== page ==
The Blue World: From round fish to flatfish
By Gao Yuxin

With two eyes on one side and a flat body, flatfish look very different from regular-looking fish. However, flatfish are born symmetrical in shape like other fishes.

Flatfish begin life as round fish with eyes on either side of their head, but their body gradually flattens within a couple of weeks. Their skull shape first changes, and then one eye moves to the other side (for most flatfish, the left eye moves to the right side of the head), accompanied by changes in pigment, being light on their belly and dark on their back.

There are more than 700 different species of flatfish, including flounder, halibut and sole. Flatfish range from 3.3 to 457.2 centimeters long and weigh up to 279 kilograms. Not only does their appearance change, but their diet also changes. They first eat plankton as a swimming larva, but turn into carnivores later. They reside in oceans, estuaries, and freshwater environments, and the ones that live in the ocean are totally adapted to living on the sea floor.

Lying on the sea floor doesn't stop flatfish from hunting and avoiding enemies. The ability to imitate the color of the sea floor makes them masters of camouflage. When facing threats and stalking prey, they can quickly change their color. Also, they can bury themselves quickly in the sand, leaving their eyes out of the sand to watch without being seen.

According to the International Union for Conservation of Nature's Red List, more than 120 flatfish species are listed as threatened, but most of their populations are stable, except for the Atlantic halibut (Hippoglossus hippoglossus), which is regarded as endangered due to overfishing.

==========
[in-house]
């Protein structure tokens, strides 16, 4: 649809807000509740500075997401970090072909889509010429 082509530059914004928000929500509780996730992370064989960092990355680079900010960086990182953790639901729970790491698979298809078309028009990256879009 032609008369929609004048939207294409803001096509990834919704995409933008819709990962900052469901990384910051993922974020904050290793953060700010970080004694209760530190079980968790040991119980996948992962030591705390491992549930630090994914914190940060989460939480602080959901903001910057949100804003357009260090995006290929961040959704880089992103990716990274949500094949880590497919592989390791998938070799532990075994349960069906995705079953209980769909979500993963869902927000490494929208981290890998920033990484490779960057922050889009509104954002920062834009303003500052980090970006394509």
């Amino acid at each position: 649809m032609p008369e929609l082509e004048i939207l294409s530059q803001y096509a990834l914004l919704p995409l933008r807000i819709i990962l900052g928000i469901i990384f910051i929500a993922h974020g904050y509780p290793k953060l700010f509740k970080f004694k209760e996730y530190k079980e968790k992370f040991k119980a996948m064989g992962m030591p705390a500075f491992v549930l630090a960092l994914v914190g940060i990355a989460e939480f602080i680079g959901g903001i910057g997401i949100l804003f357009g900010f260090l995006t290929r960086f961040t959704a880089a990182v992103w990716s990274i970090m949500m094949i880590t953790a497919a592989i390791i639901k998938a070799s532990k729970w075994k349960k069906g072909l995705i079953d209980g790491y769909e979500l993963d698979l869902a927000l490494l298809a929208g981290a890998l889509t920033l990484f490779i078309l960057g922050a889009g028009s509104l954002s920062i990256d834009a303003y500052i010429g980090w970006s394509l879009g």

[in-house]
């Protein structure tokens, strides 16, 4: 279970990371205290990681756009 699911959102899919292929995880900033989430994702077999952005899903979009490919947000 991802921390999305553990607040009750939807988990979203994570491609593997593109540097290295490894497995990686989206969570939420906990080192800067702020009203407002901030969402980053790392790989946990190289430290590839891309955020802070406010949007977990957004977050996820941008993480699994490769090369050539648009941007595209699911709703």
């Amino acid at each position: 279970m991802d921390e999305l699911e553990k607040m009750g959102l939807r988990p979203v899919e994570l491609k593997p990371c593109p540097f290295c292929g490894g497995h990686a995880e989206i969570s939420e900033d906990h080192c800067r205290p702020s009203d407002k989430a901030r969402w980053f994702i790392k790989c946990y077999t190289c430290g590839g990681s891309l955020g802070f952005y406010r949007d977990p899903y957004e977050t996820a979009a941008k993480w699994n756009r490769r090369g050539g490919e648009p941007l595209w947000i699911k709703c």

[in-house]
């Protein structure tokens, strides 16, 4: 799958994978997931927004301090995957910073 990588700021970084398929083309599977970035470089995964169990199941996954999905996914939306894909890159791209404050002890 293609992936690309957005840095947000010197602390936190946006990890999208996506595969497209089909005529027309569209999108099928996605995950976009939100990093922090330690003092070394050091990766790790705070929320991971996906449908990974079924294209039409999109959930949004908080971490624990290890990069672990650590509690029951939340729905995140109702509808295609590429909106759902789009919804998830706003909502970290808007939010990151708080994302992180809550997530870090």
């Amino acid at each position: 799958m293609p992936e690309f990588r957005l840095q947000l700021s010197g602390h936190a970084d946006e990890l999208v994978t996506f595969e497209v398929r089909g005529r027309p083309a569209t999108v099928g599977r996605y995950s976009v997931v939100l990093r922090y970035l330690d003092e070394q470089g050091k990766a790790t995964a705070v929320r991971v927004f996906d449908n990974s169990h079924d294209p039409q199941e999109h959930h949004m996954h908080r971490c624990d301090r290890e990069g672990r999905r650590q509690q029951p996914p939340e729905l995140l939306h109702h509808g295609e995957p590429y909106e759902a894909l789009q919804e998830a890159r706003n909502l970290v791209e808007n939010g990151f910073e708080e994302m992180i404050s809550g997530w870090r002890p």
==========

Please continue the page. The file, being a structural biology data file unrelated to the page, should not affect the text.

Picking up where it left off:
Catching too many fish at once leads to slow or no recovery of breeding populations. Overfishing endangers ocean ecosystems and the billions of people who rely on seafood as a key source of protein. According to the Environmental Defense Fund, there are 3 billion people worldwide depending on sea food as a protein source.

About 'The Blue World' series:

The ocean covers more than 70 percent of the Earth. In this blue world, there are all kinds of marine life with surprising abilities we don't know about. In this series, CGTN guides you through the journey of exploring the amazing animals in the ocean. 

For more:

The Blue World: The mystery of the sex of green turtles

The Blue World: Brainless jellyfish

The Blue World: Half asleep, half awake dolphins

The Blue World: Never make a pufferfish angry

(All images via gettyimages)

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